I don’t measure up – this is undeniable – but why should I let this bring hopeless despair or utter coldness of heart? Why do I think I should earn Christ’s love? Don’t I realize that this is impossible? In this moment of realizing how very far away I am from Christ – right before the despair (in myself) and cool feelings of helplessness – lies the possibility for repentance, but only if I take it.
Through their recorded lives, we see that all these saints known especially for their repentance had these moments – and usually in extreme degrees. Feeling the utter weight of the truth (that they were very far from God) they acknowledged this fact and fell down beneath the weight of it. But at the very same moment, God permeates them (and us if we want it) with Himself, and overcomes this impossible divide. The harlot, so far away just moments before, accepts this reality and because of it leaps towards Christ: “A harlot knowing you, the Son of the Virgin, to be God, imploring you with weeping, for she had done things worthy of tears, said, ‘Loose my debt, as I unloose my hair; love one who loves, though justly hated, and along with tax-collectors I shall proclaim you, O Benefactor, who loves mankind’” (Holy Wednesday). To feel the weight of our nothingness before God, but then to cry out to Him – with hope and belief – because that’s what He’s told us to do! That’s what we see his Holy Ones do! And from this the distance is overcome, and we are raised high, “But when you are invited, go and sit in the lowest place, so that when your host comes he may say to you, ‘Friend, move up higher’” (Luke 14, 10).
It seems to me that the true weight of this word ‘repentance’ comes not from anything crushing, or overwhelming. St. Mary of Egypt tells us: “Having got as far as the doors which I could not reach before — as if the same force which had hindered me cleared the way for me — I now entered without difficulty and found myself within the holy place. And so it was I saw the life-giving Cross. I saw too the Mysteries of God and how the Lord accepts repentance." Thus, repentance for her (and for us) was a key – an entrance into something otherwise closed. The true weight of this word ‘repentance’ lies in its incomprehensible power – and from this the demons tremble. By it, we are able to call down the divine; we empty ourselves but only to be filled. And in this – we are told – lies incredible sweetness. Have we surmounted our sins, fixed our problems, before this moment? Absolutely not! It seems to me, there’s no more powerful, dynamic, way of approaching God than this. It is not about being “good” or “bad” – of course we must strive to acquire the virtues – but it’s about the state of the heart. Let us become good! But let us first have repentance! And let us keep this repentance! “I tell you, there will be more joy in heaven over one sinner who repents than over ninety-nine righteous persons who need no repentance” (Luke 15, 7)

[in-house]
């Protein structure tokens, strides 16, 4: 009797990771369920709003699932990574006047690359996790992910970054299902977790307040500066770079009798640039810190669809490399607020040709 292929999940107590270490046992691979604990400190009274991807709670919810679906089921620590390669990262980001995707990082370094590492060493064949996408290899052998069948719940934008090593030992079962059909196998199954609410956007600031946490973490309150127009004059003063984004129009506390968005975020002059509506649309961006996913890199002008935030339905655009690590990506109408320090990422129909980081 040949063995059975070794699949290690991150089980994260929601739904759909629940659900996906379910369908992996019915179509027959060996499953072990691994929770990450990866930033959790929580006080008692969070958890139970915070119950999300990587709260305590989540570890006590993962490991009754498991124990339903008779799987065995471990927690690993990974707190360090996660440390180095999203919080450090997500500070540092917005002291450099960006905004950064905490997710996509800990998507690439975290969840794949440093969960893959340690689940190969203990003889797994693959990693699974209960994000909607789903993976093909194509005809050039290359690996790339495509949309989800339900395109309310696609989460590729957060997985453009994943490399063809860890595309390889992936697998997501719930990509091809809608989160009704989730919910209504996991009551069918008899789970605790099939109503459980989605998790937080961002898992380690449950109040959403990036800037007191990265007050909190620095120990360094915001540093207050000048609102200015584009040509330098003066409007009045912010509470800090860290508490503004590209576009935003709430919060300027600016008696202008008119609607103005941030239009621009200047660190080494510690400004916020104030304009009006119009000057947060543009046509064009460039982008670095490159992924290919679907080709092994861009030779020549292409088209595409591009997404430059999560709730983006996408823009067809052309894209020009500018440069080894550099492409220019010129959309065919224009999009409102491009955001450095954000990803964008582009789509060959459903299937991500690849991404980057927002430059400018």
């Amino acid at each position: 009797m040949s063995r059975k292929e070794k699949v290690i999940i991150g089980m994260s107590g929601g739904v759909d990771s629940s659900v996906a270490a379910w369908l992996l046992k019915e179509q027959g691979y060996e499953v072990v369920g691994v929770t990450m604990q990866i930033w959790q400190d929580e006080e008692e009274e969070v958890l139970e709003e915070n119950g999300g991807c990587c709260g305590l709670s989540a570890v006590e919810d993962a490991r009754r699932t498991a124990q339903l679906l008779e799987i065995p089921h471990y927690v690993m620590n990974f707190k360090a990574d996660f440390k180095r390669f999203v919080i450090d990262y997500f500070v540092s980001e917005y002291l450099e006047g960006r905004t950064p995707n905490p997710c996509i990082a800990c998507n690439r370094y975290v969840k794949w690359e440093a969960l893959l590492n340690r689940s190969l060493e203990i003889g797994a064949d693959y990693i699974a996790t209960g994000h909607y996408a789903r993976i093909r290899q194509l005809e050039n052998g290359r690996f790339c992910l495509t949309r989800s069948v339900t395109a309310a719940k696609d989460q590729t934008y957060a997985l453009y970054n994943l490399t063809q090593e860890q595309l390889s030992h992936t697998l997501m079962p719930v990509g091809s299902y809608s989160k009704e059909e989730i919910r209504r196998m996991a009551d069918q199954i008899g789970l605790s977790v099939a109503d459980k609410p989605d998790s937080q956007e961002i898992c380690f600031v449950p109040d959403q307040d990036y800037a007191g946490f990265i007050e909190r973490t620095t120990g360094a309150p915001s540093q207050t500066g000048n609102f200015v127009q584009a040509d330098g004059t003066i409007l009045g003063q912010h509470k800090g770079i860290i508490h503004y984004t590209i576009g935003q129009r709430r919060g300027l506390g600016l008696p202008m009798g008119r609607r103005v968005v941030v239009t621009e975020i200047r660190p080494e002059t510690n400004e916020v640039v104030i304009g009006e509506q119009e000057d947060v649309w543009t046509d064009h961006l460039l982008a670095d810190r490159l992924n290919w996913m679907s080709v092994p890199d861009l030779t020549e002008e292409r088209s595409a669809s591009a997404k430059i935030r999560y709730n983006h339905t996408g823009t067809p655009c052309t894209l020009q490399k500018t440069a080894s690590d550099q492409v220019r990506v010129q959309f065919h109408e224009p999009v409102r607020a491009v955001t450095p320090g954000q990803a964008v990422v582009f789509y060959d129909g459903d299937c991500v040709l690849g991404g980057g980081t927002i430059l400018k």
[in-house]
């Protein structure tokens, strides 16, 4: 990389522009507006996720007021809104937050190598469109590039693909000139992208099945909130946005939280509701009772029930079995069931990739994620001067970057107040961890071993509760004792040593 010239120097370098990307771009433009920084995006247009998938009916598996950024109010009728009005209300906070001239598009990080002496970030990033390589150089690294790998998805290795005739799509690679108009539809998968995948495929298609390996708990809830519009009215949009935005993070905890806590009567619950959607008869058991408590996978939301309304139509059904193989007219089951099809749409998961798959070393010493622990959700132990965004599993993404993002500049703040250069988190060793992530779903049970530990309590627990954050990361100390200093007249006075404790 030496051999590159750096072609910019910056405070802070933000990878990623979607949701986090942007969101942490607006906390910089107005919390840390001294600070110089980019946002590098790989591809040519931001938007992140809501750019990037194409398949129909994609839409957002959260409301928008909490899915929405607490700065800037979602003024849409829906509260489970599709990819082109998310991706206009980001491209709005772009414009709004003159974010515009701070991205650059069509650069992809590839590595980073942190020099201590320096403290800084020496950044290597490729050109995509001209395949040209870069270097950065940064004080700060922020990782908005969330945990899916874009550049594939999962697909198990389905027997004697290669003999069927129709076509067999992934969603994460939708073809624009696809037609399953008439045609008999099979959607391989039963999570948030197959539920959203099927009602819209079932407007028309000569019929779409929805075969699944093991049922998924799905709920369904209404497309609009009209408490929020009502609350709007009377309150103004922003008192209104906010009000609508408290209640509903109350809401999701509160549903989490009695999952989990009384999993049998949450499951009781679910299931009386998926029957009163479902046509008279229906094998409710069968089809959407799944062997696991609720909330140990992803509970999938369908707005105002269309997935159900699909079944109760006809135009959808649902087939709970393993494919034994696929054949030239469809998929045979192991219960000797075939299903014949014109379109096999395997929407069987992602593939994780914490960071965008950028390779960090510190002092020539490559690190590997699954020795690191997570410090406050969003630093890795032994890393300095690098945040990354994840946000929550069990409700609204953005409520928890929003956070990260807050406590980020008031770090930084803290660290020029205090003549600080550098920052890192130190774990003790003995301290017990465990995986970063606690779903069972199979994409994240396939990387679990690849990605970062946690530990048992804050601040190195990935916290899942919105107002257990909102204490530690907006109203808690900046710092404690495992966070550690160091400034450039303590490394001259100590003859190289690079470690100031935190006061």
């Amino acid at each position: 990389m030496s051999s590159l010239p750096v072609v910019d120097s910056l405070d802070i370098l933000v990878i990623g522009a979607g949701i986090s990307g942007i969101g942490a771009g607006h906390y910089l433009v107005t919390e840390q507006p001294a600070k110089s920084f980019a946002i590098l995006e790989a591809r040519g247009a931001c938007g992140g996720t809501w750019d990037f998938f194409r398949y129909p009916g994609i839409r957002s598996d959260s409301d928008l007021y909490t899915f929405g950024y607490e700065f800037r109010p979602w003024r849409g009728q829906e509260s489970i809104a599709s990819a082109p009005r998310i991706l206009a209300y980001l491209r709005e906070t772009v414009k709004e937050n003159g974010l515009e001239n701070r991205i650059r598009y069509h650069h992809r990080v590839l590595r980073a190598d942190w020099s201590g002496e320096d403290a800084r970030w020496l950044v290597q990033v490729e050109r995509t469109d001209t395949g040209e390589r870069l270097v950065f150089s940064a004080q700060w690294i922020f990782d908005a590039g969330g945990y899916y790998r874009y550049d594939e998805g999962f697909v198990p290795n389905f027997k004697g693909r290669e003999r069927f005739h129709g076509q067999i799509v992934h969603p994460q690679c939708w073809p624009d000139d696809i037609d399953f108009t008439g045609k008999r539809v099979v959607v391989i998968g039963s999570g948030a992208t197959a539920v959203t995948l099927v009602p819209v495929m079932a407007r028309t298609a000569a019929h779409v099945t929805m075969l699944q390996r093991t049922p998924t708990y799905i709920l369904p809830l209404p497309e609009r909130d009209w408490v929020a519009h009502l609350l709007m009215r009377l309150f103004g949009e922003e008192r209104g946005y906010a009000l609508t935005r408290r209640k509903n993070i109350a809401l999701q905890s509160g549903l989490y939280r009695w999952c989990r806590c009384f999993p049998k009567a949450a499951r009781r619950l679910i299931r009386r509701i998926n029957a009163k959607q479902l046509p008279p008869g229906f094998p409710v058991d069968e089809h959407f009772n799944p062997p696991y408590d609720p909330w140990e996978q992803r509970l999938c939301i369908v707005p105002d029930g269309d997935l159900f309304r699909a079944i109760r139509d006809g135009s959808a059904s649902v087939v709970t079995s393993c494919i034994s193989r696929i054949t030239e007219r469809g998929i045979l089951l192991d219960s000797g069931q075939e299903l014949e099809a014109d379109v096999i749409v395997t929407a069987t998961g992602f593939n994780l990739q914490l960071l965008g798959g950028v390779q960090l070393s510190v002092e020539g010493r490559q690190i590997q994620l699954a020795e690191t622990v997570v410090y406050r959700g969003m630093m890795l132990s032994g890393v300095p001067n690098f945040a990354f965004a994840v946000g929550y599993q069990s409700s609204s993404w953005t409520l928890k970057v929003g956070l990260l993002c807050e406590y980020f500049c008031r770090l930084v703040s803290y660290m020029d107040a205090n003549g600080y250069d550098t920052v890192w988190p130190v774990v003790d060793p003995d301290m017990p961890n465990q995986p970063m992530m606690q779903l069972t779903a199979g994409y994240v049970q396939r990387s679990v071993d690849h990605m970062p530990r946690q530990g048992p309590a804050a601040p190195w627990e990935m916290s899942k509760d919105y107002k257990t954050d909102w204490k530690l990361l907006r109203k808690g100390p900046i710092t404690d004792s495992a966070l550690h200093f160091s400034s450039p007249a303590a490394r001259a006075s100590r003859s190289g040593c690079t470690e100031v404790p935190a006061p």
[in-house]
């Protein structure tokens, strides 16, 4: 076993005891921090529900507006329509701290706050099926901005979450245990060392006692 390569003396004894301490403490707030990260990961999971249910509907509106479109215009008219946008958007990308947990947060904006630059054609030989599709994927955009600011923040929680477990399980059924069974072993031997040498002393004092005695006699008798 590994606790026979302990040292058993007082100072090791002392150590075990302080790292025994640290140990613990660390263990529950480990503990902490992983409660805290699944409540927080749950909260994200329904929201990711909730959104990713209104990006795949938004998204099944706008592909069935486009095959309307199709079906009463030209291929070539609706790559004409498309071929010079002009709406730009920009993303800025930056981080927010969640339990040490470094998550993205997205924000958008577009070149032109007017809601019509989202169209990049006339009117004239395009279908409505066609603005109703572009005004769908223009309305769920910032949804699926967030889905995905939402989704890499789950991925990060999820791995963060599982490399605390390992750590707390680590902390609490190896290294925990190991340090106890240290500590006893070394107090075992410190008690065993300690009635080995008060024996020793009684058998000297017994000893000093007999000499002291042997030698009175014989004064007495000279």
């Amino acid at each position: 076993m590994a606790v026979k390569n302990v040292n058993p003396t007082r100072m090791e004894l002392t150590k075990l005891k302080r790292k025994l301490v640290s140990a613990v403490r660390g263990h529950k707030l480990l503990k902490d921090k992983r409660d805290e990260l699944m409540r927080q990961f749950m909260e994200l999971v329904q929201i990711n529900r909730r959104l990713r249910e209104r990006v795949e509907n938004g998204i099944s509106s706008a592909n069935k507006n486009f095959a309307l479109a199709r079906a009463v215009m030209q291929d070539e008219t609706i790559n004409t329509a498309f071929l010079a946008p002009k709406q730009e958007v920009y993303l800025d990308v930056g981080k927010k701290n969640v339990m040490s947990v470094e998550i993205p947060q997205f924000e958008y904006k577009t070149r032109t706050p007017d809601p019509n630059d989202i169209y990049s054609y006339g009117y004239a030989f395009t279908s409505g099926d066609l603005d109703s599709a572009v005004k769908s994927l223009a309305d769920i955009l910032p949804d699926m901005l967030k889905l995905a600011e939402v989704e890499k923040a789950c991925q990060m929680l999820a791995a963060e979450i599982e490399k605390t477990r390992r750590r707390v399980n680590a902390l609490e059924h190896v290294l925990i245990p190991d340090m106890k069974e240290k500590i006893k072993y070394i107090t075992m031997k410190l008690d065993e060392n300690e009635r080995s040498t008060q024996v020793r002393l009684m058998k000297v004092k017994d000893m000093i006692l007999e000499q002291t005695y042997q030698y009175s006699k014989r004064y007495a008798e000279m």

Christ offers, to all of us, straight or gay, not ease but inner peace surpassing understanding; not false comfort but challenge worthy of heroes; not flattery, but true love; not pleasure, but deep and abiding joy; not misery but endless mercy; not fun, but wholeness and heaven. May God grant us all also the courage to lay hold of these marvelous gifts!